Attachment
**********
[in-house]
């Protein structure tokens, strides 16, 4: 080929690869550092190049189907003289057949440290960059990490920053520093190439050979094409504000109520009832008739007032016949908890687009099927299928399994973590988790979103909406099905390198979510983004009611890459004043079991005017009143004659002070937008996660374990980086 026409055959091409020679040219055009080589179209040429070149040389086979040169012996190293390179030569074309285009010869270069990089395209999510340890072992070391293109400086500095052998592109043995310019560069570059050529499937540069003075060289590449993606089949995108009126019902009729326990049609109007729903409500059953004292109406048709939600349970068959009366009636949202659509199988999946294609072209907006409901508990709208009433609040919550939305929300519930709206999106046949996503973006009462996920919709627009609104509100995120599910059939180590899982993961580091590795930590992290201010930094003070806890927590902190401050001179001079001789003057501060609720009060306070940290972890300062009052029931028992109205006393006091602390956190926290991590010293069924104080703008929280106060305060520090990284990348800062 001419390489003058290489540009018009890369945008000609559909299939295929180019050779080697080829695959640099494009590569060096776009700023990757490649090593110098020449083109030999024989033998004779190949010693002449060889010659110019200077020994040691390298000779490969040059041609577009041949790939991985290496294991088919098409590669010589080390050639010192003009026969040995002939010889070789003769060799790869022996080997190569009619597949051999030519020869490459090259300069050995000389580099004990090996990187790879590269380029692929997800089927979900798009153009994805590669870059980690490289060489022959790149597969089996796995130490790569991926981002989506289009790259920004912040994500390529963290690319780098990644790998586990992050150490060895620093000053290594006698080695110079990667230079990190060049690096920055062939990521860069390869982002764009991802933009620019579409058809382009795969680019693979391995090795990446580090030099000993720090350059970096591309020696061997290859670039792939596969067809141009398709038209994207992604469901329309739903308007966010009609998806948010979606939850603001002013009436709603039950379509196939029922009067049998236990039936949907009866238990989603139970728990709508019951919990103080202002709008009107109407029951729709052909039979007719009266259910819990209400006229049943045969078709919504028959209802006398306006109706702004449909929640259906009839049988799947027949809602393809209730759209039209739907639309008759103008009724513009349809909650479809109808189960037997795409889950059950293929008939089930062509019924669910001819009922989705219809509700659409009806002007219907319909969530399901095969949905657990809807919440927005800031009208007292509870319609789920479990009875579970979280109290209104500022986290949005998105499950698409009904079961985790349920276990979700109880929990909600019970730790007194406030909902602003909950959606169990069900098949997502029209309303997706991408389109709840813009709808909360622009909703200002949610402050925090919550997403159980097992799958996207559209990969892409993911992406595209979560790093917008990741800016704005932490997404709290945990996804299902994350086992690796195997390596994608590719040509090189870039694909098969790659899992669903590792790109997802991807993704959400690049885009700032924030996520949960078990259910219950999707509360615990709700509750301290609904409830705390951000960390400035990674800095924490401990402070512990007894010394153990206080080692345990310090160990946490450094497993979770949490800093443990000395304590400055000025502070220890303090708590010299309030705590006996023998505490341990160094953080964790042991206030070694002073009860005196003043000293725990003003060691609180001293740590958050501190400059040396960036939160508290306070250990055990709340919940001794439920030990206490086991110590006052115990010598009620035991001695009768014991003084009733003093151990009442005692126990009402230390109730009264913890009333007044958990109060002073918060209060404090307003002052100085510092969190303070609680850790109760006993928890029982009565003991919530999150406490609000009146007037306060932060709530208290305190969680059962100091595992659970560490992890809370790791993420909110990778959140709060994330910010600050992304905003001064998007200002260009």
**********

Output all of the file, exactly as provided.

[in-house]
């Protein structure tokens, strides 16, 4: 080929690869550092190049189907003289057949440290960059990490920053520093190439050979094409504000109520009832008739007032016949908890687009099927299928399994973590988790979103909406099905390198979510983004009611890459004043079991005017009143004659002070937008996660374990980086 026409055959091409020679040219055009080589179209040429070149040389086979040169012996190293390179030569074309285009010869270069990089395209999510340890072992070391293109400086500095052998592109043995310019560069570059050529499937540069003075060289590449993606089949995108009126019902009729326990049609109007729903409500059953004292109406048709939600349970068959009366009636949202659509199988999946294609072209907006409901508990709208009433609040919550939305929300519930709206999106046949996503973006009462996920919709627009609104509100995120599910059939180590899982993961580091590795930590992290201010930094003070806890927590902190401050001179001079001789003057501060609720009060306070940290972890300062009052029931028992109205006393006091602390956190926290991590010293069924104080703008929280106060305060520090990284990348800062 001419390489003058290489540009018009890369945008000609559909299939295929180019050779080697080829695959640099494009590569060096776009700023990757490649090593110098020449083109030999024989033998004779190949010693002449060889010659110019200077020994040691390298000779490969040059041609577009041949790939991985290496294991088919098409590669010589080390050639010192003009026969040995002939010889070789003769060799790869022996080997190569009619597949051999030519020869490459090259300069050995000389580099004990090996990187790879590269380029692929997800089927979900798009153009994805590669870059980690490289060489022959790149597969089996796995130490790569991926981002989506289009790259920004912040994500390529963290690319780098990644790998586990992050150490060895620093000053290594006698080695110079990667230079990190060049690096920055062939990521860069390869982002764009991802933009620019579409058809382009795969680019693979391995090795990446580090030099000993720090350059970096591309020696061997290859670039792939596969067809141009398709038209994207992604469901329309739903308007966010009609998806948010979606939850603001002013009436709603039950379509196939029922009067049998236990039936949907009866238990989603139970728990709508019951919990103080202002709008009107109407029951729709052909039979007719009266259910819990209400006229049943045969078709919504028959209802006398306006109706702004449909929640259906009839049988799947027949809602393809209730759209039209739907639309008759103008009724513009349809909650479809109808189960037997795409889950059950293929008939089930062509019924669910001819009922989705219809509700659409009806002007219907319909969530399901095969949905657990809807919440927005800031009208007292509870319609789920479990009875579970979280109290209104500022986290949005998105499950698409009904079961985790349920276990979700109880929990909600019970730790007194406030909902602003909950959606169990069900098949997502029209309303997706991408389109709840813009709808909360622009909703200002949610402050925090919550997403159980097992799958996207559209990969892409993911992406595209979560790093917008990741800016704005932490997404709290945990996804299902994350086992690796195997390596994608590719040509090189870039694909098969790659899992669903590792790109997802991807993704959400690049885009700032924030996520949960078990259910219950999707509360615990709700509750301290609904409830705390951000960390400035990674800095924490401990402070512990007894010394153990206080080692345990310090160990946490450094497993979770949490800093443990000395304590400055000025502070220890303090708590010299309030705590006996023998505490341990160094953080964790042991206030070694002073009860005196003043000293725990003003060691609180001293740590958050501190400059040396960036939160508290306070250990055990709340919940001794439920030990206490086991110590006052115990010598009620035991001695009768014991003084009733003093151990009442005692126990009402230390109730009264913890009333007044958990109060002073918060209060404090307003002052100085510092969190303070609680850790109760006993928890029982009565003991919530999150406490609000009146007037306060932060709530208290305190969680059962100091595992659970560490992890809370790791993420909110990778959140709060994330910010600050992304905003001064998007200002260009």